Adele – Million Years Ago
Sometimes I just feel it’s only me / Who can’t stand the reflection that they see…

One Direction – Long Way Down
Point of no return and now it’s just too late to turn around / I try to forgive you but I struggle cause I don’t know…

Sufjan Stevens – No Shade In The Shadow Of The Cross
Get drunk to get laid / I take one more hit when you depart…

Ryan Adams – How You Get The Girl
Say “I want you for worse or for better / I would wait forever and ever / Broke your heart, I’ll put it back together…”

Hanson – Use Me Up (Acoustic)
So, please, use me up / I just want anyone to use me up…

The 1975 – Somebody Else
I don’t want your body / But I hate to think about you with somebody else…

Jenny Lewis & The Watson Twins – Happy
So I could be happy, happy / Oh so happy, happy…

Wet – Body
No one said it would be easy / But I never knew I’d be so lonely…

Jay Farrar & Benjamin Gibbard – One Fast Move or I’m Gone
We used to dream together / But now I drink alone…

Little Mix – The End
And no one can love you, the way I used to do / But / Love isn’t fair

Jess Glynne – Take Me Home
You say space will make it better / And time will make it heal / I won’t be lost forever…

all i know are sad songs

I saw Garden State for the first and only time when I was seventeen with a boy I thought I loved who kissed me too rough too heavy too urgent like he had something to prove and it wasn’t about me but I was there. I didn’t think it was a good movie but I cried anyway and I cried again when the sweater he let me take with me to college stopped smelling like him. I still don’t think it is a good movie but I get why it mattered to people and I find myself forgiving it more as I get older, the pitiful shout into the void that it is, the pointless rage against a machine of which it is a part. I haven’t thought about it in a long time but the other day I heard this new Mike Posner song and all I could see was Zach Braff sitting on a couch while the world happens around him.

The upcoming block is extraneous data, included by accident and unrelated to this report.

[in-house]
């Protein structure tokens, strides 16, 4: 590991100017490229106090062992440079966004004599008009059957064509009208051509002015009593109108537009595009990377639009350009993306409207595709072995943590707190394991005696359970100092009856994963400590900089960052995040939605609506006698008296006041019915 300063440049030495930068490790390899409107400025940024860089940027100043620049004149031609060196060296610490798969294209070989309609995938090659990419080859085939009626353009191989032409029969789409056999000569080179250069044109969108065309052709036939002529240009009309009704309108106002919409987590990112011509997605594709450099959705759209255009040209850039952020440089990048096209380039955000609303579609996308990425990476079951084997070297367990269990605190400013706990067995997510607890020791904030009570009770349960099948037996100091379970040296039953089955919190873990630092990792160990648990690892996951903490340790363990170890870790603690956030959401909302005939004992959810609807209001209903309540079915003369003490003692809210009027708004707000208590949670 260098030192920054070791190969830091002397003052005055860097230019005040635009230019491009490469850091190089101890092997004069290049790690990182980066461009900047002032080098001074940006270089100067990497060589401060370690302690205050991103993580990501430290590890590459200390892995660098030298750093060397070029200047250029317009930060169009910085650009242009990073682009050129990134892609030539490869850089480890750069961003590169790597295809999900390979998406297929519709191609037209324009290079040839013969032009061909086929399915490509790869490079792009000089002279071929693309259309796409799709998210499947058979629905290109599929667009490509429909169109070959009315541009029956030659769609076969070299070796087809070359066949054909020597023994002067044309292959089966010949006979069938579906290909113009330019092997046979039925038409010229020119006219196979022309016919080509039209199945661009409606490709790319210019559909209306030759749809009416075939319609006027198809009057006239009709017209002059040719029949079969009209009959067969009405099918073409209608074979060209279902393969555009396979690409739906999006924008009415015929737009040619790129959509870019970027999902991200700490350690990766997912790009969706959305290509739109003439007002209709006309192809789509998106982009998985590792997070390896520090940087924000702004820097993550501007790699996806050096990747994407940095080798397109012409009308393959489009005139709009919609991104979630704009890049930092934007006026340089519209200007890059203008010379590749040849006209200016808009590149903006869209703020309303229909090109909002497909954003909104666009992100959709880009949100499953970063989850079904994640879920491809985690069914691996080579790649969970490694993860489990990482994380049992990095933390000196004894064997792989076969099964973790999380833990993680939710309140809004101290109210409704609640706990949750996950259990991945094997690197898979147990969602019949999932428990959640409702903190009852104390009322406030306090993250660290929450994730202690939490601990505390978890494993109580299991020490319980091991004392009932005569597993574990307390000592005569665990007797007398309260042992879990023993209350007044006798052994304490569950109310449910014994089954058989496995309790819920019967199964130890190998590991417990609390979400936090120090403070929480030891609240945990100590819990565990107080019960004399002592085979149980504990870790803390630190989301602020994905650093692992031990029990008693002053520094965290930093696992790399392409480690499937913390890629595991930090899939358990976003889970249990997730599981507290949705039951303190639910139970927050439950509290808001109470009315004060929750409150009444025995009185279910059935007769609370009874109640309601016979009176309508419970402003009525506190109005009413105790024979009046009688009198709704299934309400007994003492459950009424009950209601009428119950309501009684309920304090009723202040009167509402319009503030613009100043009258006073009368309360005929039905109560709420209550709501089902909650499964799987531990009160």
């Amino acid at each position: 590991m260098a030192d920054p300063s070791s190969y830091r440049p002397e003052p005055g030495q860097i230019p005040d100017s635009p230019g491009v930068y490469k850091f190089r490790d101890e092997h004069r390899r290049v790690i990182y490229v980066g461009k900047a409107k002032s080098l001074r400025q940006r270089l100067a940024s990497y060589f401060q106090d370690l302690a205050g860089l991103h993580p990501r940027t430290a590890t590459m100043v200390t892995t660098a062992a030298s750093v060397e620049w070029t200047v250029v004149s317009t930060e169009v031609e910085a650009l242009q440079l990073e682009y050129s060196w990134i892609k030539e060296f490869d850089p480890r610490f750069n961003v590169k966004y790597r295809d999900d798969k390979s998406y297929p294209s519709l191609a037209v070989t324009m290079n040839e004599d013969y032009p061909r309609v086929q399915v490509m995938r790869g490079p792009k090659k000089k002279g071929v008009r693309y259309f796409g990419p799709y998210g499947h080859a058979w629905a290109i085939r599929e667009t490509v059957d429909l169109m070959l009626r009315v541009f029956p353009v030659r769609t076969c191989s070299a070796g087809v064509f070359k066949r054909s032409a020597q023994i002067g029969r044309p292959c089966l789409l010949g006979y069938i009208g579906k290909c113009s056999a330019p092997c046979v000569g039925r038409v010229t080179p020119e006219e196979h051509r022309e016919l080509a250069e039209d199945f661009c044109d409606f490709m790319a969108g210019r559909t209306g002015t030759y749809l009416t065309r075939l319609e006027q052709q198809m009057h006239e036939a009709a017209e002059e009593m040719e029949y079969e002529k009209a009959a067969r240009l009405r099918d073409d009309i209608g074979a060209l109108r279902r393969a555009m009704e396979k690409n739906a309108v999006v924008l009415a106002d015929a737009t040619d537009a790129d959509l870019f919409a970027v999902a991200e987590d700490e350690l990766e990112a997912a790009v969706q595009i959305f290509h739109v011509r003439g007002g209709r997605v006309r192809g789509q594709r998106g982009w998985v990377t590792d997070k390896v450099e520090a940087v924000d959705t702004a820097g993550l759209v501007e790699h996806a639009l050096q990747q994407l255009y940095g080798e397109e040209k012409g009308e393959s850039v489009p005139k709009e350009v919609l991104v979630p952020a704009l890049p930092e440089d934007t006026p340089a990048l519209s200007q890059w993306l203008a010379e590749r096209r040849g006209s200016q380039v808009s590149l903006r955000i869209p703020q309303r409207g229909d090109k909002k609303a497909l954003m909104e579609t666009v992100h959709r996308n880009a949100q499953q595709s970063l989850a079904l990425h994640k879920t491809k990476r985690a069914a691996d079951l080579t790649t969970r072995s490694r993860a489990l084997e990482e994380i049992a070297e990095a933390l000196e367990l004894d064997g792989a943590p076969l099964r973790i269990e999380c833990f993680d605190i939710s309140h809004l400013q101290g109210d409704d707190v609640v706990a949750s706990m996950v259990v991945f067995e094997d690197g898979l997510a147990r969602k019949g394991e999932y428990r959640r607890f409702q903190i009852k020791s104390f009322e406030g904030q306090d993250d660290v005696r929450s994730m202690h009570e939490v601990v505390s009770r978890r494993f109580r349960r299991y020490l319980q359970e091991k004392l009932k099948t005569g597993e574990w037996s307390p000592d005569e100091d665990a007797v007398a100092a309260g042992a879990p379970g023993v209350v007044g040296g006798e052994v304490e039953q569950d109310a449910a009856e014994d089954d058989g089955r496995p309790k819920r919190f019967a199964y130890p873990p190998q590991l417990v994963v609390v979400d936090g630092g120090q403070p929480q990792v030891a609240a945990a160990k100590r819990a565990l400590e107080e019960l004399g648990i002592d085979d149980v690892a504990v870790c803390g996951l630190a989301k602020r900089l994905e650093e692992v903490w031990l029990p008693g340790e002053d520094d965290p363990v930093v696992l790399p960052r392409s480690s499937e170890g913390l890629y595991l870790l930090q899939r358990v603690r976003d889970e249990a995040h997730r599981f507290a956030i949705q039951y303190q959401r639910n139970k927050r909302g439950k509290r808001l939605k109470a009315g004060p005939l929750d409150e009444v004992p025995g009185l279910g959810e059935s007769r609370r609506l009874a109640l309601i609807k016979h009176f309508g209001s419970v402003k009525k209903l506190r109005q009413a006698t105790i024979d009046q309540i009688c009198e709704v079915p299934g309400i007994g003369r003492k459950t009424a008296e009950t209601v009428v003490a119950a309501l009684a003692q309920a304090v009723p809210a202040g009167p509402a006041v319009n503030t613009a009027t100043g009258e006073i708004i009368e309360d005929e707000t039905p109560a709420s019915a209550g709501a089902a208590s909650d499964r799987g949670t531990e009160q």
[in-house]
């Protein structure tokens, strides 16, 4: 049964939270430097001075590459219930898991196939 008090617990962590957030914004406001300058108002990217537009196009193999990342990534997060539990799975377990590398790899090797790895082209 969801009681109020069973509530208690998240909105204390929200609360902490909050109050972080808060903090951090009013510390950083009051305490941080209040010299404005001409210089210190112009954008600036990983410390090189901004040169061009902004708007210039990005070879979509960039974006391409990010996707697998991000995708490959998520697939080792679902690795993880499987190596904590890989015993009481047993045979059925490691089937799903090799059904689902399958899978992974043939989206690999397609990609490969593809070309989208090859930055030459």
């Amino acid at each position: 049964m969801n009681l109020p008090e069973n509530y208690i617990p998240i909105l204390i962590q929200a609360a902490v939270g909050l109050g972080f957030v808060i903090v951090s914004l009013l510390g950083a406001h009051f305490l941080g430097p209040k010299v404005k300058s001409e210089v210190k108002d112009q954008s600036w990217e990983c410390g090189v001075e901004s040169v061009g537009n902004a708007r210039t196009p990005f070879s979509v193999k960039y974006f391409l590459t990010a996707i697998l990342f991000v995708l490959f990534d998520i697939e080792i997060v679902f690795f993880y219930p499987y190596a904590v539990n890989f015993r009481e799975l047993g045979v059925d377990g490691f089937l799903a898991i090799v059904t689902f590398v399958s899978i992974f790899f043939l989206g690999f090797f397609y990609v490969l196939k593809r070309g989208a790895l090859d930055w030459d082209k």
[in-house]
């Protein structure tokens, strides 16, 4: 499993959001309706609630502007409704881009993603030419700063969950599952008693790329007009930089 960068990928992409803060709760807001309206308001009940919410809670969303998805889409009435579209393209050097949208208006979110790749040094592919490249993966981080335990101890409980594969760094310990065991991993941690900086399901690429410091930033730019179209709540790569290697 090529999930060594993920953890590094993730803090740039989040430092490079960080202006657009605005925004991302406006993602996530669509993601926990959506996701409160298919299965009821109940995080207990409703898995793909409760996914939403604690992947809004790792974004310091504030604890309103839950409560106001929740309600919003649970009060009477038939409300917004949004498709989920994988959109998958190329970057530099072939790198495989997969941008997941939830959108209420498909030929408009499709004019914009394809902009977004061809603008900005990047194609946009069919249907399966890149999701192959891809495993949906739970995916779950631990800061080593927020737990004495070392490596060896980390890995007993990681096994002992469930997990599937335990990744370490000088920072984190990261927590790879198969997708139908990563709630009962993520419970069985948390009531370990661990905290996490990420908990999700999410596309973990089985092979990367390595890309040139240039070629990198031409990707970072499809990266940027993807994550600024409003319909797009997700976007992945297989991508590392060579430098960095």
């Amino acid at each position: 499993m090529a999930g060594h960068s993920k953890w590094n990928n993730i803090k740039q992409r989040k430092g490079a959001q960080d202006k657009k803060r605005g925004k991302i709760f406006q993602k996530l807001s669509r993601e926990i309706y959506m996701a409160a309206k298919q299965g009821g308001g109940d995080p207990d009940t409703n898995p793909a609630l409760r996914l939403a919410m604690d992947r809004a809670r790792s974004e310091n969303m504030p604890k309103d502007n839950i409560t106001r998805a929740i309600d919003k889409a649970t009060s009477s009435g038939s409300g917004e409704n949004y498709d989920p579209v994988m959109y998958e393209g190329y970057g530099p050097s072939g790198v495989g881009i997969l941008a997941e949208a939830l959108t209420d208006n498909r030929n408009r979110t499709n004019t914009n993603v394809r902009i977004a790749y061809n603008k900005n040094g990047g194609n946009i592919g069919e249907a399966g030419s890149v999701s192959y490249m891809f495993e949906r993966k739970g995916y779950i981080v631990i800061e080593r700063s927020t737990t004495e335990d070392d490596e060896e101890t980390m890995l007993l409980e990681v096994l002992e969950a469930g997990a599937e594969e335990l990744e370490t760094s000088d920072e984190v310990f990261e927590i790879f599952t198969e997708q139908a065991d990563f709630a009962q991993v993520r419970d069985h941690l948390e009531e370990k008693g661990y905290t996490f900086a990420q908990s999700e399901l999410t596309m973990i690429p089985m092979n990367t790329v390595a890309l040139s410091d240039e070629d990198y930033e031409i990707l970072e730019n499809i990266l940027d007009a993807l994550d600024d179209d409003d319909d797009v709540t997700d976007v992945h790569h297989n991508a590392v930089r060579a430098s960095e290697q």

There is something very uniquely appealing to me about dance songs about sadness. Robyn’s “Dancing On My Own”, Katy Perry’s “The One That Got Away”, a lot of Tove Lo’s body of work, almost all of Sia’s – these are all songs about pain, from the gaping wounds to the paper cuts, all of the varieties of hurt that exist, and they are all songs you can dance to. “I Took a Pill in Ibiza” is one of these, and it is a perfectly crafted song, because it sounds exactly like it feels.

They said “tell us how to make it cause we’re getting real impatient”
So I looked ’em in the eye and said

You don’t wanna be high like me
Never really knowing why like me
You don’t ever wanna step off that roller coaster and be all alone
You don’t wanna ride the bus like this
Never knowing who to trust like this
You don’t wanna be stuck up on that stage singing
Stuck up on that stage singing
All I know are sad songs, sad songs